Assembly Bills A4182 and A4183 were discussed at the Assembly Agriculture Committee meeting Monday, June 13th. They do two main things: They allow the use of bait for the purposes of hunting to attract, entice, or lure deer. And they suggest that to control the deer population, the only way is to expand hunting rights and kill the animal. This is not only wrong. It’s inhumane. And in many cases it’s also counterproductive.
The Lesniak Institute, alongside animal welfare groups that testified, suggested an amendment to allow municipalities the opportunity to implement non-lethal options in addition to the existing management options.
We prefer a free standing bill which will be introduced by Senators Zwicker and Gopal to accomplish it.
Senator Lesniak stated: Non-lethal means of deer management by surgical sterilization, otherwise known as spaying, of female deer has significantly reduced local deer populations in Virginia, California, Michigan, New York, Ohio, and Maryland, but has been made impossible in New Jersey by an administrative requirement of the Fish and Wildlife Council that requires written prior consent from property owners within 2000 feet of any sedation darting of deer that is being conducted on public property, an impossible requirement.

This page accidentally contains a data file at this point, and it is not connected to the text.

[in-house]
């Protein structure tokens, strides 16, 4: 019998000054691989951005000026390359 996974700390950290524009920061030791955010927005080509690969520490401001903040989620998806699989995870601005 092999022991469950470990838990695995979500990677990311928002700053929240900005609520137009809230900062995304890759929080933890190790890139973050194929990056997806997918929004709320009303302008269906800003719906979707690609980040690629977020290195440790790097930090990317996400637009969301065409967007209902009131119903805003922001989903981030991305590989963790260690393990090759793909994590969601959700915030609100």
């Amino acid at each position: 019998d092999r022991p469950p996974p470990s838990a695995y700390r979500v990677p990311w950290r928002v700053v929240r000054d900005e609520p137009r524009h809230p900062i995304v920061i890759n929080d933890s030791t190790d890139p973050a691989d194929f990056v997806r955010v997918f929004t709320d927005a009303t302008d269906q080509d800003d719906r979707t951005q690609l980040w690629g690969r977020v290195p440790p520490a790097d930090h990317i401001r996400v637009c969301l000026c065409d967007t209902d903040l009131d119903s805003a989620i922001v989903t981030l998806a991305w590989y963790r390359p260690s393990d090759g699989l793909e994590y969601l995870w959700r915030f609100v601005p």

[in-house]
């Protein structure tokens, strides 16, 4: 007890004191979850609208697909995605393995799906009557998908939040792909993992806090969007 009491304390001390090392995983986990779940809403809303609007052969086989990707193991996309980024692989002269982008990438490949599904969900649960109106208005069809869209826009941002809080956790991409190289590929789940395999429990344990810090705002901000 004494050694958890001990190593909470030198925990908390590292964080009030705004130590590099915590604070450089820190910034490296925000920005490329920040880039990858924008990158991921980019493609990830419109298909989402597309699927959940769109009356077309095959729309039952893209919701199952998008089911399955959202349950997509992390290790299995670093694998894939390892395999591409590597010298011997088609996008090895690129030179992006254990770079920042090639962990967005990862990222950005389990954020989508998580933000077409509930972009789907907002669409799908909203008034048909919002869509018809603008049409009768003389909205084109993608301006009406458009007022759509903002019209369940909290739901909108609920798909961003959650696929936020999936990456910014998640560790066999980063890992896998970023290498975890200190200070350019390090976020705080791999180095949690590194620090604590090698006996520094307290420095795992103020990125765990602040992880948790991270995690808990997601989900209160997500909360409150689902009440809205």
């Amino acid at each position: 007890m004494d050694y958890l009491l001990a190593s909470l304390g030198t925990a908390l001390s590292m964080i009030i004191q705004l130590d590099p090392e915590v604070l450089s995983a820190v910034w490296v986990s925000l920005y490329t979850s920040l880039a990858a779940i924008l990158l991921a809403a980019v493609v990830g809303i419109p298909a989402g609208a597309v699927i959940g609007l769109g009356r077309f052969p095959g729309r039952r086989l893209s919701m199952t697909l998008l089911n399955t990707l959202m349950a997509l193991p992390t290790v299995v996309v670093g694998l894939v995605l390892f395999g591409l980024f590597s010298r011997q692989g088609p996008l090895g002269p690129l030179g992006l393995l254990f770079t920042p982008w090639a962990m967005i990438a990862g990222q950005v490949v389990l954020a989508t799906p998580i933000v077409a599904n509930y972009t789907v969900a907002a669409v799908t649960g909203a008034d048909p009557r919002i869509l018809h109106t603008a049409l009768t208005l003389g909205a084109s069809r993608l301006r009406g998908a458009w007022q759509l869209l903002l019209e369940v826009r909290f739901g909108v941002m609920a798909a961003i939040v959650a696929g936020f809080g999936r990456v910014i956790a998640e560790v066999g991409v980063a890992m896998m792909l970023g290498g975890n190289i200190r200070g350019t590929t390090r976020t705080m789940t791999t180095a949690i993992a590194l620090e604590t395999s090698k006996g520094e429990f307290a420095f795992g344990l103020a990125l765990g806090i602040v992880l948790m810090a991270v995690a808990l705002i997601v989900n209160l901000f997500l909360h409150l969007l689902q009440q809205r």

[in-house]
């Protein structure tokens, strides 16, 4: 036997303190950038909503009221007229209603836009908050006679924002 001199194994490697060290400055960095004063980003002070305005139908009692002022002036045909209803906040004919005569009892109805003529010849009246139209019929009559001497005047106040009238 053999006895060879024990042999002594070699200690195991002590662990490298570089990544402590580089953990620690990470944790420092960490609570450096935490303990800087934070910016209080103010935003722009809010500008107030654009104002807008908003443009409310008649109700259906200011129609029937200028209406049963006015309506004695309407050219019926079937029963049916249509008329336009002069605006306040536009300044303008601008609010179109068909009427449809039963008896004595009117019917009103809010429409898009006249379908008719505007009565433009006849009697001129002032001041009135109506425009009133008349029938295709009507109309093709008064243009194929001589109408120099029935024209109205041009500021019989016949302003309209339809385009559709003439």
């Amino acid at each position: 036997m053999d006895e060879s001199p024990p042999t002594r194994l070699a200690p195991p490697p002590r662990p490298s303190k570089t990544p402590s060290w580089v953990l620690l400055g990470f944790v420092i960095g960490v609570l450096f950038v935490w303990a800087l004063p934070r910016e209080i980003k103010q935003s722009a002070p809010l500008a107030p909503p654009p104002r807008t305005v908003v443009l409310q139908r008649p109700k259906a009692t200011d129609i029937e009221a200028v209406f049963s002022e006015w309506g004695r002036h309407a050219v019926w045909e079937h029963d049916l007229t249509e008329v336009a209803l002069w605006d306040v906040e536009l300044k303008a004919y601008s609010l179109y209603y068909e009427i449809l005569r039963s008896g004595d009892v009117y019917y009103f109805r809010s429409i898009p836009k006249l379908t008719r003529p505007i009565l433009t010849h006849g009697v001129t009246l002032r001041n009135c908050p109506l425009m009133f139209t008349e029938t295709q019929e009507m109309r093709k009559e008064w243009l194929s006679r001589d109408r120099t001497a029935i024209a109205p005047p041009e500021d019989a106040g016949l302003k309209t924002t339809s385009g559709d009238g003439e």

The justification for this requirement is that a sedated deer can run 2000 feet onto private property after being darted before collapsing, but it is unduly burdensome and effectively prevents non-lethal deer management.
As is done in other states, law enforcement or an animal control officer will ring the doorbell to notify a property owner that they will be entering their property to remove the sedated deer to be taken to a location for sterilization. This is no different from current law enforcement or animal control officer’s authority.
To accomplishments non lethal means I propose an amendment to N.J.S.A. 23:4-42.4 Submission of deer management plan which would state “ Effected property does not include property where a deer darted for sterilization is needed to be removed by law enforcement or an animal control officer or their agent.”